[…]This paper describes a methodology for retrieving device firmware, and for loading firmware into IDA Pro, a common disassembler. This paper focuses on the disassembly of this firmware, and the discussion of a novel approach to defeating readback protection discovered in one ARM Cortex M implementation. During the course of this research, I developed code for IDA Pro to assist in loading and grooming Cortex M firmware images. The IDAPython code is comprised of two modules. The first module annotates Cortex M vector tables, which gives IDA Pro hints about where code exists in the firmware image. The Cortex M module can automatically annotate firmware with a vector table located at the start of a firmware image, or can be tailored by the end user to work with relocated tables. The second module, called Amnesia, uses byte-level heuristics to detect ARM instructions in the firmware. Amnesia also contains heuristics that operate at the ARM instruction level to determine function boundaries based on common ARM function prologues and epilogues.[…]

Cortex M Firmware (cortex_m_firmware.py): This Cortex M Firmware module grooms an IDA Pro database containing firmware from an ARM Cortex M microcontroller. This module will annotate the firmware vector table, which contains a number of function pointers. This vector table annotation will cause IDA Pro to perform auto analysis against the functions these pointers point to. The Cortex M Firmware module also calls into the Amnesia module to automate discovery of additional code in the firmware image using the Amnesia heuristics.

Amnesia (amnesia.py): Amnesia is an IDAPython module designed to use byte level heuristics to find ARM thumb instructions in undefined bytes in an IDA Pro database. Currently, the heuristics in this module find code in a few different ways. Some instructions identify and define new code by looking for comon byte sequences that correspond to particular ARM opcodes. Other functions in this module define new functions based on sequences of defined instructions.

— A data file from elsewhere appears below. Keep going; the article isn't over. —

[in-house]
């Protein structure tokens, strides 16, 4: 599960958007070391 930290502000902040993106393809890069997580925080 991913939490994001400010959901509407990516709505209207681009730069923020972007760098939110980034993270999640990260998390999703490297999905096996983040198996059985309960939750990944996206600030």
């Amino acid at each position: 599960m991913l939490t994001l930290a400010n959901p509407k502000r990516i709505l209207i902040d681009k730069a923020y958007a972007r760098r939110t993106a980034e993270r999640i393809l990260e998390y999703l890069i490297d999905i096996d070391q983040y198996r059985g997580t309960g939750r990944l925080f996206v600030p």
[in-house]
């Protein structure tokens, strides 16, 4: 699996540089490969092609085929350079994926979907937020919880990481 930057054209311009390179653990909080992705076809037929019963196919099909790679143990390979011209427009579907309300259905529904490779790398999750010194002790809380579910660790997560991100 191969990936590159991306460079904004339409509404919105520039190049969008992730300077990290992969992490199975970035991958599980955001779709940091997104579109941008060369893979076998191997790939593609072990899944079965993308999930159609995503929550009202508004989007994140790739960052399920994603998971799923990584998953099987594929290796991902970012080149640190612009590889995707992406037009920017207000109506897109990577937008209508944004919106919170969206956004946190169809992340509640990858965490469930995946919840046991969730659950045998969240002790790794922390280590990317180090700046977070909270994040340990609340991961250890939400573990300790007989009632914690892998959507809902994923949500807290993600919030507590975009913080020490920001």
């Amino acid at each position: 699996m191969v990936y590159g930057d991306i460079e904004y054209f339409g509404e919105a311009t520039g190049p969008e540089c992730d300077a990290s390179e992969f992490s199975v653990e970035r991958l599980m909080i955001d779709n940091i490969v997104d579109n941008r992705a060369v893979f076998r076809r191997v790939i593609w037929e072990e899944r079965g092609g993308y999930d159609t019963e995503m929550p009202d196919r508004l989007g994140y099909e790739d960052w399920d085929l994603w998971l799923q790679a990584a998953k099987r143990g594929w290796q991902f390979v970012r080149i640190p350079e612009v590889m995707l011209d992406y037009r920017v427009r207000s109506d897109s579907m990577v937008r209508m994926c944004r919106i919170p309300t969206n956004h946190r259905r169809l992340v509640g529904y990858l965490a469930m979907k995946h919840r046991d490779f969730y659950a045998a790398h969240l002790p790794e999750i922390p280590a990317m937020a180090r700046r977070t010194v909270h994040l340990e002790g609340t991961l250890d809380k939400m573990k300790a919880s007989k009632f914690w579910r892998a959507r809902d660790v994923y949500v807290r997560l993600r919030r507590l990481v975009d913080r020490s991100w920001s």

https://duo.com/blog/examining-personal-protection-devices-hardware-and-firmware-research-methodology-in-action

https://github.com/duo-labs/idapython

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Proposal for CPython v3.x for UEFI

Thiebaud Weksteen of Google posted a message on the UEFI Forum EDK2 and Python development lists, asking for help with an official port of Python for UEFI. Please help out if you can!! Excerpt of his message below, full message (and thread):
https://lists.01.org/pipermail/edk2-devel/2017-November/016805.html

UEFI has become the standard for firmware (BIOS) interface. Intel has provided an open source implementation under the name EDK2 (part of the TianoCore initiative) [1] for some time. This implementation has evolved significantly and now provides the functionalities of a small OS with a standard library similar to POSIX. In 2011, a port of Python 2.7.1 was added to the EDK2 repository [2]. This port then evolved to 2.7.2 which is still defined as the reference port [3]. In 2015, another port was added of Python 2.7.10 in parallel of 2.7.2 [4]. Since then, both implementations have diverged from upstream and know vulnerabilities have not been fixed. I would like to bring support for edk2 in the official Python repository to remediate this situation, that is officially support edk2 as a platform. Technically, there would be three main aspects for the on-boarding work:

1) Fix headers and source to resolve definition conflicts, similarly to ABS definition in [5];
2) Add the edk2module.c [6] to handle platform-specific functionalities, similarly to the posixmodule.c;
3) Add the build configuration file [7] and necessary modifications within Python to handle the edk2 toolchain;

This work would target the master branch (that is Python 3). I would be interested in hearing your thoughts on this idea.

[1] https://github.com/tianocore/edk2
[2] https://github.com/tianocore/edk2/commit/006fecd5a177b4b7b6b36fab6690bf2b2fa11829
[3] https://github.com/tianocore/edk2/blob/master/AppPkg/Applications/Python/PythonReadMe.txt
[4] https://github.com/tianocore/edk2/commit/c8042e10763bca064df257547d04ae3dfcdfaf91
[5] https://gist.github.com/tweksteen/ed516ca7ab7dfa8d18428f59d9c22a3e
[6] https://github.com/tianocore/edk2/blob/master/AppPkg/Applications/Python/Efi/edk2module.c
[7] https://github.com/tianocore/edk2/blob/master/AppPkg/Applications/Python/PythonCore.inf